Is headgear bad for sparring?

It may seem surprising but Olympic boxing headgear is no longer compulsory!


Ever since 2016, the boxing headgear rules have been relaxed: boxers fighting in the Olympics are no longer required to wear headgear when competing. According to a boxing headgear study research carried out by the International Boxing Association, referees had to stop fights as a result of head injuries far more often when the boxers were wearing olympic boxing style headgear.


This seems surprising given that headgear is designed to protect the head.  A number of theories have been put forward as to why this might be the case:


1.  It may be that the design of the headgear is reducing the level of visibility for the wearer.  Most designs feature cheek pads which could hamper an individual’s peripheral vision.


In boxing, the most dangerous blows are the upper cut and hook.  If these connect to the chin and jaw area, they can cause the head to whip round. The brain, which sits surrounded by a soft, fluid-like gel encased in the skull, is also spun around and is the movement that can result in concussions.


It may be that the wearer can’t see the incoming upper cuts and hooks in order to be able to dodge them.


2.  An alternative theory is that the sense of protection that the headgear provides may make the wearer more confident and emboldened. This may make it more likely that they will take more risks against their opponent.


Perhaps this entails the fighter being more aggressive than usual, going on the offensive more often than is perhaps sensible. Indeed, this may make them vulnerable to a counter-attack technique.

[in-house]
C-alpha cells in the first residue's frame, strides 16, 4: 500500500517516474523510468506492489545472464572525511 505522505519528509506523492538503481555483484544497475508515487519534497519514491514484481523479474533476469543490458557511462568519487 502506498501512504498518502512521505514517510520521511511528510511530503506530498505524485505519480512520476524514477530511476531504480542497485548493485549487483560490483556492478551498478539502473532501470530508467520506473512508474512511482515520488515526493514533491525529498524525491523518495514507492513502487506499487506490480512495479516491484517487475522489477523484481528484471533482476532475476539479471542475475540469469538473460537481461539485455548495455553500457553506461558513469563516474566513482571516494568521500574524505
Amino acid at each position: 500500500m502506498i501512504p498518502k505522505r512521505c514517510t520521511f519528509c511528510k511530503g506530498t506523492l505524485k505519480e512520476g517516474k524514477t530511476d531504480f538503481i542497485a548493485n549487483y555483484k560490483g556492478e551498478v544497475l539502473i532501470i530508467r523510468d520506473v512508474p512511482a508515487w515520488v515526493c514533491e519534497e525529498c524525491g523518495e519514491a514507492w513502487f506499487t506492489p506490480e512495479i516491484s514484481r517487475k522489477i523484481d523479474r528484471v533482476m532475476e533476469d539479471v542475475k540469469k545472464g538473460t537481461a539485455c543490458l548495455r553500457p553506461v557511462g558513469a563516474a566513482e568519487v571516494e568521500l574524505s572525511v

3.  Another theory is that wearing headgear simply makes your head a bigger target. Blows that would have missed now make contact. Even with glancing blows, some of the energy will be absorbed by the skull and consequently by the brain.


It’s likely that the brain will suffer the impact of more glancing blows as a result of the headgear presenting a bigger target for the opponent to hit.


So, should you spar with headgear?

Those new to boxing often ask ‘does headgear prevent knockouts?’. The answer is clearly “no!”.   A hard enough punch will overpower the headgear’s ability to absorb the impact of the blow, resulting in force being transmitted to the skull. If this causes the head to jerk in one direction with sufficient power, the brain will accelerate in the direction of the force and will compress against the side of the brain. If this compression is sufficient, it may result in concussion.


So if the research says those in boxing competitions may suffer more from head injuries and they don’t stop the wearer being knocked out, then should you spar with headgear?


The important thing to remember is that sparring is different from an actual competition.


You often train with your training partner, who generally speaking, isn’t going out of his way to try to knock you out. Sure they’ll be looking to land their strikes but they won’t be going full force. Those that do, usually get thrown out of the gym.


Headgear also isn’t designed to stop you from being knocked out. It’s designed to protect the soft tissue of the face, such as the nose, eyebrows, cheeks and ears.


If you continually spar without headgear, then, overtime, these relatively delicate features of the face will be subjected to a severe pounding.


Should headgear be mandatory in boxing?

The research by International Boxing Association, found that referees had to stop fights as a result of head injuries far more often when the boxers were wearing headgear. Clearly this finding raises some interesting questions and a lot more research is needed to drawing a definite conclusion on this topic. It’s certainly too early to say that professional boxing headgear should be made compulsory.


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